Romance, Historical, Contemporary, Paranormal, Young Adult, Book reviews, industry news, and commentary from a reader's point of view

REVIEW: Darius by Grace Burrowes

Dear Ms. Burrowes:

I chose this book because the titular hero is a man ho. I read and enjoyed Claire Kent’s Escorted, a contemporary whose hero is a gigolo, and thought it would be fun to read a historical with the same premise. It wasn’t. Darius is well-written and has sympathetic leads. But the storyline never pulled me in and my attention wandered every time I sat down and tried to read.

Darius by Grace BurrowesDarius Lindsey is an impoverished second son who makes his living by sexing but not having intercourse with women in the ton. He’s known for his prowess and his discretion. Despite his skill set, he’s slipping into desperate financial straits. He is saved by aged and dying Lord Longstreet. Lord Longstreet offers Darius all the money he needs if Darius will take on the task of impregnating the Lord’s young wife Lady Vivian. The baby will be the heir Longstreet needs and, once the deed is done, Darius is to have nothing more to do with Vivian or her child.

Darius is the third historical I’ve read in the past few years with an impregnation plot. I enjoyed the other two, Cecilia Grant’s superb A Lady Awakened and the well-done Waking up with the Duke by Lorraine Heath, far more than I did Darius.

After Darius hammers out the terms of his service(s), he and Vivian head off to spend a month together at Darius’s estate in Kent. In the beginning of their relationship, they are classic cliché characters. Darius is the whore with a heart of gold who hides said heart because life has treated him cruelly. Vivian is, despite her marriage, a virginal good girl who tells Darius she wishes she could “put a sack over my head, stuff cotton wool in my ears, and hum some good old Handel while you do the going on.” And though, at the beginning of the month, they’ve only known each other a few days, they each sense the other’s true self. It’s as if rather than sharing insta-lust, they share insta-almost love.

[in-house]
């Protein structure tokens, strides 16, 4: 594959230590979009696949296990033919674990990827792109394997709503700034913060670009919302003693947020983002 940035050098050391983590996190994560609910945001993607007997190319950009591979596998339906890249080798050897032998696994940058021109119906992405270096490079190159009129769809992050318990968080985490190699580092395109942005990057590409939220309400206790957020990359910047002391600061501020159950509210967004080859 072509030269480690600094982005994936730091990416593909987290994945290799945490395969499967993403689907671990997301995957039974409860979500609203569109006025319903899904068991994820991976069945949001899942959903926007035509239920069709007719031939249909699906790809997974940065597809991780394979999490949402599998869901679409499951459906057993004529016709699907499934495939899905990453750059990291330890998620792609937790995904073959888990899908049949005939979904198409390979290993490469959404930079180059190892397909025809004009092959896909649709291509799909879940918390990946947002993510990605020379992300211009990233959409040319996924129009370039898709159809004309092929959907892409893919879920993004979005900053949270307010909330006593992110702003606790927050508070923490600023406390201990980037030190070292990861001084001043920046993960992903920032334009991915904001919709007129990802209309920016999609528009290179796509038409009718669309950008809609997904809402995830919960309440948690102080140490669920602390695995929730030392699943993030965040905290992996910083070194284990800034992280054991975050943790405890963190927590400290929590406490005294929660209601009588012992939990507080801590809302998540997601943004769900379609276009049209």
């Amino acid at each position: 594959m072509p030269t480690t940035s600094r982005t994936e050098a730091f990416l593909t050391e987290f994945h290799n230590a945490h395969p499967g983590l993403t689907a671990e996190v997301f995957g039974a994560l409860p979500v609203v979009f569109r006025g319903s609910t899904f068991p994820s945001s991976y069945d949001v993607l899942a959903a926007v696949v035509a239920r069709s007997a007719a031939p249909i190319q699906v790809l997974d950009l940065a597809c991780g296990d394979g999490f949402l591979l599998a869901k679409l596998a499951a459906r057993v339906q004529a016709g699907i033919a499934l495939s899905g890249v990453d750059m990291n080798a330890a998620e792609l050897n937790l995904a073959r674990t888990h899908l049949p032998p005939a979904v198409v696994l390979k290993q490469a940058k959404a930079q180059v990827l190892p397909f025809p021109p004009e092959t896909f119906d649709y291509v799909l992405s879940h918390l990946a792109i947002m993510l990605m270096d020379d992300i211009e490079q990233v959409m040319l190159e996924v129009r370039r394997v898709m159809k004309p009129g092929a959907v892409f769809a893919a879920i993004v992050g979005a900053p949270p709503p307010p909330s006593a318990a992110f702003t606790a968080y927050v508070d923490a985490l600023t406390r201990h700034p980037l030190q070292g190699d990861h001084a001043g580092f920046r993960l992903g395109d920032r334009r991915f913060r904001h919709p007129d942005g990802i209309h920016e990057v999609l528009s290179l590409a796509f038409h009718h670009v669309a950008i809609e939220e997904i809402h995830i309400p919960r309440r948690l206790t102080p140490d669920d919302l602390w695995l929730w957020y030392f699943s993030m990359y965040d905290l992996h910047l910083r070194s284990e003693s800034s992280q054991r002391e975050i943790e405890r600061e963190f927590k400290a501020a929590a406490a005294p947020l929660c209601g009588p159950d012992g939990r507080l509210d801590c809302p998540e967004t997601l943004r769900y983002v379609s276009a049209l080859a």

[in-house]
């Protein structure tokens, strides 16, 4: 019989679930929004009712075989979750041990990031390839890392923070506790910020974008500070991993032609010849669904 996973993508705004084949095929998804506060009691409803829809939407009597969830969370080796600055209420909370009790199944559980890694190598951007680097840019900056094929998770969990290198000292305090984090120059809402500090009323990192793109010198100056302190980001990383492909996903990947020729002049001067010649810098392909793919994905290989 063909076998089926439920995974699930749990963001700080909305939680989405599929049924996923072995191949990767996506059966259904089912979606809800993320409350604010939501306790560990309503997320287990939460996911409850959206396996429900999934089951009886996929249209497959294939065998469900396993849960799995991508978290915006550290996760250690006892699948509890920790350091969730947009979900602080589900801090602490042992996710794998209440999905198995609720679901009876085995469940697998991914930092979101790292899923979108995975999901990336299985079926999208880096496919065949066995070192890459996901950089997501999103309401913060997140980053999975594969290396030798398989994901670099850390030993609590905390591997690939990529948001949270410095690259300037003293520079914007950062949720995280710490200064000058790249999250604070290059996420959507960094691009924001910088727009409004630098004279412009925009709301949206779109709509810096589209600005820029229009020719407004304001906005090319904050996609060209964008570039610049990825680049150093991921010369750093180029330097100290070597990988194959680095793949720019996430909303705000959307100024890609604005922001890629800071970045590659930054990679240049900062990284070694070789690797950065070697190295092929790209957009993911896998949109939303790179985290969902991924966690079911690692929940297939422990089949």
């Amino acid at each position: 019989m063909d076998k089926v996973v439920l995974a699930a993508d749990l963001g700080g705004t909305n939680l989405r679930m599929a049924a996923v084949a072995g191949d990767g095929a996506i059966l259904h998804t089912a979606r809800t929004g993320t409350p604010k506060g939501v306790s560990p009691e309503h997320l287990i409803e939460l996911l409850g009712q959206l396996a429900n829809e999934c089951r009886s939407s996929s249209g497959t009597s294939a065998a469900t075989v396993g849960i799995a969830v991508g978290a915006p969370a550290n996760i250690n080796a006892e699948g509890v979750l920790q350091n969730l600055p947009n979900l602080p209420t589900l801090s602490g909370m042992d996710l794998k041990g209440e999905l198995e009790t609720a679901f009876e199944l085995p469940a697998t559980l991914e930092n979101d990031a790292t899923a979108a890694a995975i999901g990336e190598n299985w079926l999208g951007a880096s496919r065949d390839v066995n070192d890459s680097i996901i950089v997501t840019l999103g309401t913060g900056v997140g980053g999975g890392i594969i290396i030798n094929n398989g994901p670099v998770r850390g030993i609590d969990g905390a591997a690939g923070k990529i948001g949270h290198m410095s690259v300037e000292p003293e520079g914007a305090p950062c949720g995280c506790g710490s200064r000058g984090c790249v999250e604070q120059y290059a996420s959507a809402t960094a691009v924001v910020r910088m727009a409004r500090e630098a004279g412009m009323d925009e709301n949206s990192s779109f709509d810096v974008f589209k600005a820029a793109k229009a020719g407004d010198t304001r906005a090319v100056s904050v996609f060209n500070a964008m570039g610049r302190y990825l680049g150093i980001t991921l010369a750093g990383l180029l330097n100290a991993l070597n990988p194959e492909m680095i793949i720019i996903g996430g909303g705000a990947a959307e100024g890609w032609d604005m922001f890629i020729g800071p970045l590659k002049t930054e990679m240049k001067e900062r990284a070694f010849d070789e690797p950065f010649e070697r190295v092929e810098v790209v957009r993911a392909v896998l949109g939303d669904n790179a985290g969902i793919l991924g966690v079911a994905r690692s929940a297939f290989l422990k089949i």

When they become lovers–they have to wait a few days because Vivian’s having her period–both find the experience galvanizing. (I am so tired of virginal heroines having fabulous intercourse only-orgasms the first time they make love. I realize this trope is as common to romance as chase scenes are to Bond flicks but I’m weary of both.)

Bliss rippled up from their joining and washed out over his body in long, hot pulses, until he lost the sense of where his skin separated him from Vivian, or any other aspect of creation. He heard himself moan—he never moaned—and felt himself clutching at Vivian more desperately than he sought his next breath. His body gave itself up to drenching spasms of pleasure, until he realized that harsh, grating sound was his breathing, and he was going suffocate Vivian if he didn’t turn loose of her.

“Jesus.” He echoed her earlier prayer. “Holy Jesus.”

She pushed up to peer at him. “Was that how it was supposed to go?”

He smiled at her, loving the earnest concern in her expression, the rosy flush of pleasure on her chest. “It will do for a start.”

“You’re teasing me.” She settled down against his chest, content, and he was content to have her in his arms. More than content, God help him.

Within days of their first coupling, both have developed strong emotions for the other. The month they spend together is well-detailed by Ms. Burrows; we see them sharing not just their bodies but their lives. Despite seeing all this intimacy, though, their love for each other seemed a bit out of blue to me. Yeah, they desire each other and Darius pampers and pleasures Vivian every chance he gets but I struggled to see them as soul mates. However, when it is time to part (at the 50% mark in the novel), the two are deeply in love and Vivian has indeed conceived.